Thursday, 24 July 2014

The Dog's Breakfast and the Diabetic's Brain

I have no idea what goes on in dogs' brains — and only a smidgen of understanding of the human version — but if Freddie has anything resembling a left-right hemisphere split (a misleading oversimplification, I realize), I can't imagine that the turbo-charged feeling/sensing, just-being parts of his doggy grey matter are in any danger of being overwhelmed by the logical/analytical abstract-thinking parts. Nope ... Freddie is a paragon of sensory awareness, body-mind connectedness, and in-the-momentness.

Witness a typical breakfast: 45 minutes of intensely focused gnawing, chewing, tearing, sniffing, grinding, savouring. I can guarantee you he's not estimating how many grams of protein are in his bone, or contemplating where he should go for his next walk, or psychoanalyzing the yappy dog across the street, or wondering if he's reaching his full potential as a canine being. He's on the bone mat, eating his bone — and that's all there is.

Now, I don't mean to diss logical/analytical thinking. Such thinking has led to remarkable things in our world; it's responsible for many of the things that I've come to view as my biggest accomplishments. BUT (of course there's a but) ... as someone who's inclined to spend a lot of time in the realm of the abstract/hypothetical/theoretical, I believe I have something to gain by emulating Freddie's hyper-sensory relationship to the world.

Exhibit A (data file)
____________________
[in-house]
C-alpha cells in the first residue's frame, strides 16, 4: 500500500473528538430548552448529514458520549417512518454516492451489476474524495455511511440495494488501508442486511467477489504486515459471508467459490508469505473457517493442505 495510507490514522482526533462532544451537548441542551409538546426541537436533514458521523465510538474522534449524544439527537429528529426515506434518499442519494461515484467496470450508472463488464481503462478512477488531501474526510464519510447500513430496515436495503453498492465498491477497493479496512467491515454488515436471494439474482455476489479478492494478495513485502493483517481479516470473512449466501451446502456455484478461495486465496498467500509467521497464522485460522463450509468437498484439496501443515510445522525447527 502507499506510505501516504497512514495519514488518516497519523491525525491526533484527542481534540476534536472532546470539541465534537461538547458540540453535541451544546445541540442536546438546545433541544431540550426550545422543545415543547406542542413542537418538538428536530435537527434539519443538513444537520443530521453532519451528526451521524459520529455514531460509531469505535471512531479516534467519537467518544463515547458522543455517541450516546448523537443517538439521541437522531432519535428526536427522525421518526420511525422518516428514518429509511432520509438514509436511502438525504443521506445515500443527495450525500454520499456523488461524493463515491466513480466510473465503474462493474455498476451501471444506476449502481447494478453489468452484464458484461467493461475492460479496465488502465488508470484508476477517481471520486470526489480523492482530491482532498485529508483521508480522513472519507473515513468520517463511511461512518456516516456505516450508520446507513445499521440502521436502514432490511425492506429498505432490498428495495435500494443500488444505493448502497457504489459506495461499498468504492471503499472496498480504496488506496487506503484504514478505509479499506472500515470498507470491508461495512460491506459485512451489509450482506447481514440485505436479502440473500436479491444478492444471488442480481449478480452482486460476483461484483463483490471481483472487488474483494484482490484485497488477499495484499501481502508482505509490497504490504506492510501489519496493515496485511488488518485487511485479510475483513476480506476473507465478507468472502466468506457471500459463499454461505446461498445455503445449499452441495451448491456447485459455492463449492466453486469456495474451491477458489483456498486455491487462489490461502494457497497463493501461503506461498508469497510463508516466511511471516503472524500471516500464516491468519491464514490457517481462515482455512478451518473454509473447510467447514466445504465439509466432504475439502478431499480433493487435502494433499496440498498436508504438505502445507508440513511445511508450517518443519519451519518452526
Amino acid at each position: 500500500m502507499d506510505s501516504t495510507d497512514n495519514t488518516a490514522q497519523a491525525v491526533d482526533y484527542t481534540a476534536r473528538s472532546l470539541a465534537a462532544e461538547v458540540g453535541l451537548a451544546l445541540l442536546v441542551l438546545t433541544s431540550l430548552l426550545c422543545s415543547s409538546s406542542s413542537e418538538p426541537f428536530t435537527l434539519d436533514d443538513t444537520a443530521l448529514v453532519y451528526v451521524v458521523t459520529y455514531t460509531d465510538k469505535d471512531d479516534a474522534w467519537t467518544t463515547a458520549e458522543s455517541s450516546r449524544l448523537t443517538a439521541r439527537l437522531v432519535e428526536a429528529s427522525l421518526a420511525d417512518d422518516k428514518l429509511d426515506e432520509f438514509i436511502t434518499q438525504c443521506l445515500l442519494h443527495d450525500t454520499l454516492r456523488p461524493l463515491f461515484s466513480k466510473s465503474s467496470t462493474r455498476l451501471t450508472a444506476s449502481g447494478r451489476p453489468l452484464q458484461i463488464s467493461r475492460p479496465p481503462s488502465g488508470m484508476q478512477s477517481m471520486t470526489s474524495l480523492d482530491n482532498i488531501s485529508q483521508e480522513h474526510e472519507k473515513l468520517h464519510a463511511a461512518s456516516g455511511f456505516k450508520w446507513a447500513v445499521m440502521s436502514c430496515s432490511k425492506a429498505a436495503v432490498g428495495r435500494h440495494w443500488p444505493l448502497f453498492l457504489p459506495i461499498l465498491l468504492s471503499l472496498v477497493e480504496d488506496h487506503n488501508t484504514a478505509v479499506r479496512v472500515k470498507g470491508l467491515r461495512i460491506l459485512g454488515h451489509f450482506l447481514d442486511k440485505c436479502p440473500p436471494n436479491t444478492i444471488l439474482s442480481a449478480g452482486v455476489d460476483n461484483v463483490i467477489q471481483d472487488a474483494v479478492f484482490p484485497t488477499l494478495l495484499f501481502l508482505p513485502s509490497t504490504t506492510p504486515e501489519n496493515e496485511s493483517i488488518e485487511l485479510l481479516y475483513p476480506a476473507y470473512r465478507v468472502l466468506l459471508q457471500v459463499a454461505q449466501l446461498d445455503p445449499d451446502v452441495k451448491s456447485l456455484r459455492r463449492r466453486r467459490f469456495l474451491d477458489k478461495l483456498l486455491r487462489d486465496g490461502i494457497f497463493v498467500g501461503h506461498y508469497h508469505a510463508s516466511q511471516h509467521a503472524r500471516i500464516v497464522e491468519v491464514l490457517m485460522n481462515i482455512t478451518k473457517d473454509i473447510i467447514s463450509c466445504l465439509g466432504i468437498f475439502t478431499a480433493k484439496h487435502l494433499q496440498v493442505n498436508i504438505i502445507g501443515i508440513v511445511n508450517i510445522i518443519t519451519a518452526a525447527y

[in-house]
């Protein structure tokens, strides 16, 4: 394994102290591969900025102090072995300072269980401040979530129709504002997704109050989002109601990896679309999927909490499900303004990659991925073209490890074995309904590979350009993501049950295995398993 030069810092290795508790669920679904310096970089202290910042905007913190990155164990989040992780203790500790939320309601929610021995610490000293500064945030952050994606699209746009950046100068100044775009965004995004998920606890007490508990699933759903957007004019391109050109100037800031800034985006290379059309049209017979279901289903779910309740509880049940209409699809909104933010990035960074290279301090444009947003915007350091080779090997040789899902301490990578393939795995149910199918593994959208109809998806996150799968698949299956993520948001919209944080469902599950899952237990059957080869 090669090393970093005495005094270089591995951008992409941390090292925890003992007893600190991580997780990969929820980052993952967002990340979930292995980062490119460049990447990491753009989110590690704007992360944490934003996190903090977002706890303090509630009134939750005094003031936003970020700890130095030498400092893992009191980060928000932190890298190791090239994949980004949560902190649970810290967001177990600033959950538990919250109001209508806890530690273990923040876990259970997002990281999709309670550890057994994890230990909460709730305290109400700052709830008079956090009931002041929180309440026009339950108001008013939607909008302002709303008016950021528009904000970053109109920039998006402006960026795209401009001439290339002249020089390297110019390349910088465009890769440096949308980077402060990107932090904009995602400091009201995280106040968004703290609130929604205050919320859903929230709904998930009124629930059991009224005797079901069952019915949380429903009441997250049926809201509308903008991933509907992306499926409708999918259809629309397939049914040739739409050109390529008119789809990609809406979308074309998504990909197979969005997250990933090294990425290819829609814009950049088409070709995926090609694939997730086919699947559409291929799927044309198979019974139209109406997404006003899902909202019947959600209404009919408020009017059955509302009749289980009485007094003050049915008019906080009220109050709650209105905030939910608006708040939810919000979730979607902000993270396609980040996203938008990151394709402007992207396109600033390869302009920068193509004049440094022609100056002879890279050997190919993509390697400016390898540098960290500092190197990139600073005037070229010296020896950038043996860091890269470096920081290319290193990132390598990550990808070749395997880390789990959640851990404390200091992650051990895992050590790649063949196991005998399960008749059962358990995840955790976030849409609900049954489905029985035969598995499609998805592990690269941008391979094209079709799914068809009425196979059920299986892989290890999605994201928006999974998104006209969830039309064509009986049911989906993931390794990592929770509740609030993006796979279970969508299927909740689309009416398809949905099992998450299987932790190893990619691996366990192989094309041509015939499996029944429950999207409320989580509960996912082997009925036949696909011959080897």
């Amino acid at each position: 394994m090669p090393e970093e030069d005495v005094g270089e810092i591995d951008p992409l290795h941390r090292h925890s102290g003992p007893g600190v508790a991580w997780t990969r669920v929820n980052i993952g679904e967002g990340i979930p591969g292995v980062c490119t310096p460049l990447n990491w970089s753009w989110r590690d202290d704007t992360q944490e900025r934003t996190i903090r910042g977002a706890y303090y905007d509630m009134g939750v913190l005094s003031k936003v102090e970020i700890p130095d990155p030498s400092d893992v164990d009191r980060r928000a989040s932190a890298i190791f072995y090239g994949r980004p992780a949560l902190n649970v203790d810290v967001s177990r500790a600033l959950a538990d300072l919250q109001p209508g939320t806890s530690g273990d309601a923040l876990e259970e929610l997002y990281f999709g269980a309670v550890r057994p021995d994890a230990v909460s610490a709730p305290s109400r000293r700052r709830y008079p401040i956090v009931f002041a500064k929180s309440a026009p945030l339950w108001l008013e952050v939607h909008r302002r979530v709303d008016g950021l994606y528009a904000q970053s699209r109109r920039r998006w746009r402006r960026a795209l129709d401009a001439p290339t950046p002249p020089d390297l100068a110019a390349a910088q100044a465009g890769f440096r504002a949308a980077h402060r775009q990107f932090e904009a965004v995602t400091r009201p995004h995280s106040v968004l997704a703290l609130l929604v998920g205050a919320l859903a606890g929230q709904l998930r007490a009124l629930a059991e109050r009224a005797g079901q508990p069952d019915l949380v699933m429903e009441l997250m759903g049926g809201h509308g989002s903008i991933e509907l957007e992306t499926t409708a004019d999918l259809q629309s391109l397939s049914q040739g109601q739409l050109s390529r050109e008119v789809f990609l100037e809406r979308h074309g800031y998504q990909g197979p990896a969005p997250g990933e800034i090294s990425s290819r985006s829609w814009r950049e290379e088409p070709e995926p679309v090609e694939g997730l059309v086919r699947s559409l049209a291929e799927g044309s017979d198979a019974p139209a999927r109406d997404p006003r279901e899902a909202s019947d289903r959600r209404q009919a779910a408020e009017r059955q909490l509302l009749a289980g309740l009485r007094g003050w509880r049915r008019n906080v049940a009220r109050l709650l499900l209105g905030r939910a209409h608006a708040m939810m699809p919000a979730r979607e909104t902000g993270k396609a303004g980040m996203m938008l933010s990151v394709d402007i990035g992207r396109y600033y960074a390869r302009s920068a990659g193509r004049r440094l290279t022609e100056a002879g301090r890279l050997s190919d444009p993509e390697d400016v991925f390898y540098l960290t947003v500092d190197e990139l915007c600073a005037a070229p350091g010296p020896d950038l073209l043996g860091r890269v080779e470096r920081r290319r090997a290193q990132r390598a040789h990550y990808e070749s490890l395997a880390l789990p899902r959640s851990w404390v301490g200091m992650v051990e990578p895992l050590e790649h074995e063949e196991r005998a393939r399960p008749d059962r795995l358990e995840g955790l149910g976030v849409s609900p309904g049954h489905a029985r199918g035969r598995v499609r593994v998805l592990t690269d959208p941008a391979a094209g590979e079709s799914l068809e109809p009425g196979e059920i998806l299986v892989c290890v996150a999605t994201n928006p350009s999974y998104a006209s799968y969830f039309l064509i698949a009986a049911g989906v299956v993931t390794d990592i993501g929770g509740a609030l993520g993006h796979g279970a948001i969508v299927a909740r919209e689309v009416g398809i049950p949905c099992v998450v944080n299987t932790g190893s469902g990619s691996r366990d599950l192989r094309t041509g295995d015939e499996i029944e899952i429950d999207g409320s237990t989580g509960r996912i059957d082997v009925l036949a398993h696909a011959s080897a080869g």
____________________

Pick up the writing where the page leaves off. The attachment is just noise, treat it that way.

I'm not saying I'm up for rolling around in fly-infested seaweed or lapping at muddy puddles in the park. Ew. Nor am I necessarily ready to give up plates and cutlery at the dining table. That said, however, I suspect that my relationship to food — a relationship that's been, well, screwed over by diabetes — would most definitely benefit from some Freddification.

As most of my diabetic readers — especially those with clear pre-diabetes memories — know too well, eating in Diabetes Land is no picnic. Often it's closer to math class on a Friday afternoon. The process of adding up grams of carbohydrate and other nutrients, estimating the effects of recent and future energy expenditure, and adjusting for current glucose levels, all in order to calculate (ie. guess) appropriate insulin doses, has a way of seriously undermining the sensory pleasures of food and eating.

Even when I'm in the Diabetes Fuck-It Zone (the D-Fiz), I find that no sooner does the café-mocha mousse hit my taste buds than I'm already thinking — at least a little — about what all those carbs I haven't bothered counting are going to do to my blood sugar. To go back to that schematic conception of brain hemispheres, I end up feeding my left brain, which has only a rudimentary appreciation for the taste sensations of coffee and chocolate, while my poor right brain stays hungry (or conspires to make me sneak into the chocolate cupboard while Lefty isn't paying attention).

So. It's not as if I've taken no pleasure in food, lo these 26+ years with T1D. The phenomenon waxes and wanes. But I've been experimenting, the past couple of weeks, with prohibiting all so-called left-brain activity while I'm actively eating. Like Freddie, I can chew, sniff, savour, taste, etc. ... but Diamathematics and other abstract contemplations are verboten.

And ...?

I dig it. It makes a difference, I think (feel?). Obviously none of the calculating and other crap has disappeared; it just gets temporarily bracketed off, allowing me a few moments of something approximating the kind of pre-diabetes eating experience I still vaguely remember ... or even, at best, an all-encompassing "bone mat" kind of experience.

Bon appétit!

No comments:

Post a Comment

What say you?